Whether you are a Magic the Gathering player or collector, you will probably know that it can be sometimes difficult to identify which set a MTG card comes from, here’s a helpful guide to help you identify what set your MTG cards come from.
How to Identify Your Cards
There are three different types of identification necessary to be able identify all MTG cards:
1. Cards with Set Markers
All Magic the Gathering Expansion Sets, and Core Sets from 6th Edition onwards fall into this category, which is the majority of MTG cards in circulation today.
If you look at the bar between the card art and the text box, on the right hand side, you will see a small set icon. Each set has its own unique shaped icon. There is a handy set reference on my website detailed in the reference box below; it details all the set icons and how you can recognise them.
The set icons can also come in varying colours; these colours represent the rarity of the card. A plain black icon represents a common card, a silver icon represents and uncommon card, a gold icon represents a rare card, and a purple is a mythic rare (or Timeshifted card for Timespiral cards only). This colour does not change the set the card originates from, simply its rarity within that MTG set.
2. Cards without Set Markers
Not all cards have a set marker on them. This is only applicable to cards from the following MTG sets:
– Limited Edition Alpha – Limited Edition Beta – Unlimited – Revised Edition – Fourth Edition – Fifth Edition
4th and 5th Edition cards are easy to identify. These two sets have a date in the bottom left corner of the card. 4th Edition will have a date of 1995, 5th Edition will have a date of 1997.
The border colour of the remaining sets is the next way to tell which set these older cards come from; Unlimited and Revised cards are white bordered cards and Alpha and Beta cards have a black border; this is the next differentiator.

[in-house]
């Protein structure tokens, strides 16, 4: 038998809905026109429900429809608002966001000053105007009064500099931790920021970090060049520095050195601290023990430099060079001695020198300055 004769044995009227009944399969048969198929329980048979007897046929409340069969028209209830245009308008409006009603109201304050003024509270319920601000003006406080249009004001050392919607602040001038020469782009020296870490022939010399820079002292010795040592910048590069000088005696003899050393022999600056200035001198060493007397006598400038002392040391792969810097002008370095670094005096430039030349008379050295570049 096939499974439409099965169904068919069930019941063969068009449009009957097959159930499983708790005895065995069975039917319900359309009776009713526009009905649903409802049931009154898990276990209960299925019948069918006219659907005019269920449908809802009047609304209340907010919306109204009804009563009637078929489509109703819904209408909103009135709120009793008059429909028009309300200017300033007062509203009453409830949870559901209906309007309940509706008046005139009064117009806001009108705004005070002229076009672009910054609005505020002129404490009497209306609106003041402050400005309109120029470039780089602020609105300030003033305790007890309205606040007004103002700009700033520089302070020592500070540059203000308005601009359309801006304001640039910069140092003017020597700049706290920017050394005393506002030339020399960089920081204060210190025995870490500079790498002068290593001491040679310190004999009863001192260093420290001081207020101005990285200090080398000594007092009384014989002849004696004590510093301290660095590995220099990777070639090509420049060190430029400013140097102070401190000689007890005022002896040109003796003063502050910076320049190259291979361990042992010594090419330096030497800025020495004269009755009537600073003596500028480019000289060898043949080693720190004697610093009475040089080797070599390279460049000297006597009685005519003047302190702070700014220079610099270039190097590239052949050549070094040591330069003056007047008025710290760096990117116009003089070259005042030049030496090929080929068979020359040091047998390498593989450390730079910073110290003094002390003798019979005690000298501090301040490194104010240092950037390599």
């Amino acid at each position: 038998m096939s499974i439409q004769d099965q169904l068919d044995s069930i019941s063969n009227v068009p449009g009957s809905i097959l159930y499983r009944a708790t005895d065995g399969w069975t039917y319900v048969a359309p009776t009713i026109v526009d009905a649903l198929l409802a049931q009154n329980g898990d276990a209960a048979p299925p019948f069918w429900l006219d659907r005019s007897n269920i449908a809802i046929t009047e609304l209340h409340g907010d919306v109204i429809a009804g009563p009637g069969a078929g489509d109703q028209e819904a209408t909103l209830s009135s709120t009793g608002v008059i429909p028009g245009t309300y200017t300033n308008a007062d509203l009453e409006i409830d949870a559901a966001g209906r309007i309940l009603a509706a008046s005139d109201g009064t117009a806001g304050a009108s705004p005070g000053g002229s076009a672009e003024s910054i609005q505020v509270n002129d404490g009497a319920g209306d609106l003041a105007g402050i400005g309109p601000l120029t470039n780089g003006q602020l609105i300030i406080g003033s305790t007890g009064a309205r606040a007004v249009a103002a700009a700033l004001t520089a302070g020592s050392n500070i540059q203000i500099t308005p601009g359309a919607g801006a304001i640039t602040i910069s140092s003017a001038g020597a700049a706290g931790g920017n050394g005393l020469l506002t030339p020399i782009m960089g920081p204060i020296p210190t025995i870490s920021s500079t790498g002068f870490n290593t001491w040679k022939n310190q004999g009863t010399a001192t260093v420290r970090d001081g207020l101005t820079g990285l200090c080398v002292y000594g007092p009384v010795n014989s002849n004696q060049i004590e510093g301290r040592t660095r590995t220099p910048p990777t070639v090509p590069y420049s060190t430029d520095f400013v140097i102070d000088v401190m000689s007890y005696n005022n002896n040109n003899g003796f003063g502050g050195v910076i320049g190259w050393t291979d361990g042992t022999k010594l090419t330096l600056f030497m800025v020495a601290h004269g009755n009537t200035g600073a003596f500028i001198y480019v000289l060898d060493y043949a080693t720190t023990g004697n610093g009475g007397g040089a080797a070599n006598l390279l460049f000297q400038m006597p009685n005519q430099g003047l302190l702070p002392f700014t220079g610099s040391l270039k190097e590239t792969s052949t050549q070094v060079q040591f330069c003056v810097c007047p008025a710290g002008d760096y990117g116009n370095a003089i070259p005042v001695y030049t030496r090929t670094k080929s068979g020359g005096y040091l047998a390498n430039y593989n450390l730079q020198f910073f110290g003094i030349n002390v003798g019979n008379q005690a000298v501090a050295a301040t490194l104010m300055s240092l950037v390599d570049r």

You next need to tell the difference between Alpha and Beta Edition cards. This can be done by the shape of the card. Alpha cards have very rounded edges compared to all over MTG cards. Simply compare it to a newer card and you will see the difference; if it is very different then its a card from Alpha, else its a Beta card.
The final comparison to be made is between Unlimited and Revised MTG cards. This is a little more subtle and is in the print of the cards. Unlimited cards have a slightly blurry look due to the print run used. Another comparator is that Revised cards tend to look more “washed out” and pale due to the printing process used.
3. Promotional Textless Cards and Reward Cards
The final card types that we need to identify are that of DCI reward cards and textless cards.
Promotional textless cards are cards given as rewards by Wizards of the Coast to tournament players. These cards have an expanded art block which takes up nearly all of the card space apart from an outer border. Hence these cards have no set marker, and belong to no set. In play terms for deck construction, this card can be taken to be from any set that already has a copy of this card in its card list.
Reward cards such as DCI promotional cards (e.g. Arena cards) and FNM foils have a DCI icon as its set marker. As per the textless cards, this means they belong to no particular set.
So now you know what set your MTG cards come from. This is essential for realising the true potential in your Magic the Gathering card collection, and especially so if you want to make some cash from any spare Magic the Gathering cards you may have.
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